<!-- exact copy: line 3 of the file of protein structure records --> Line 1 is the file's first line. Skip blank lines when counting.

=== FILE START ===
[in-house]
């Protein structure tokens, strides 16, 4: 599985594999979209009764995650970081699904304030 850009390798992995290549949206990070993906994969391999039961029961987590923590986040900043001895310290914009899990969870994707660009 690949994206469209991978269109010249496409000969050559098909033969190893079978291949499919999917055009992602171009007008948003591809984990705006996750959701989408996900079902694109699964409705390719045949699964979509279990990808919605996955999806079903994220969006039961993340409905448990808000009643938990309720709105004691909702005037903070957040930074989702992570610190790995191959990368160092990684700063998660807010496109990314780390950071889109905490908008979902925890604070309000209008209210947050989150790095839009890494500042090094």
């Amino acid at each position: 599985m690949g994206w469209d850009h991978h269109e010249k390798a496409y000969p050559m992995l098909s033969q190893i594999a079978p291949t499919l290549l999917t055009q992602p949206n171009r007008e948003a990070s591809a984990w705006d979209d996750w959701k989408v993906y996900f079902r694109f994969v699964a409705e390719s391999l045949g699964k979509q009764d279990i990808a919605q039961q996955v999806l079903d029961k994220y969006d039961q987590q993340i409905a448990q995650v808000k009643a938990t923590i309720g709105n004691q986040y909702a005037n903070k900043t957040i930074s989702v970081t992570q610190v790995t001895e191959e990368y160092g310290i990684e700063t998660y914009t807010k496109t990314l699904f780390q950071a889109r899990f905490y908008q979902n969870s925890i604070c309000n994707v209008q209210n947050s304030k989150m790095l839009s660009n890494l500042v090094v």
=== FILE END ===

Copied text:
């Amino acid at each position: 599985m690949g994206w469209d850009h991978h269109e010249k390798a496409y000969p050559m992995l098909s033969q190893i594999a079978p291949t499919l290549l999917t055009q992602p949206n171009r007008e948003a990070s591809a984990w705006d979209d996750w959701k989408v993906y996900f079902r694109f994969v699964a409705e390719s391999l045949g699964k979509q009764d279990i990808a919605q039961q996955v999806l079903d029961k994220y969006d039961q987590q993340i409905a448990q995650v808000k009643a938990t923590i309720g709105n004691q986040y909702a005037n903070k900043t957040i930074s989702v970081t992570q610190v790995t001895e191959e990368y160092g310290i990684e700063t998660y914009t807010k496109t990314l699904f780390q950071a889109r899990f905490y908008q979902n969870s925890i604070c309000n994707v209008q209210n947050s304030k989150m790095l839009s660009n890494l500042v090094v």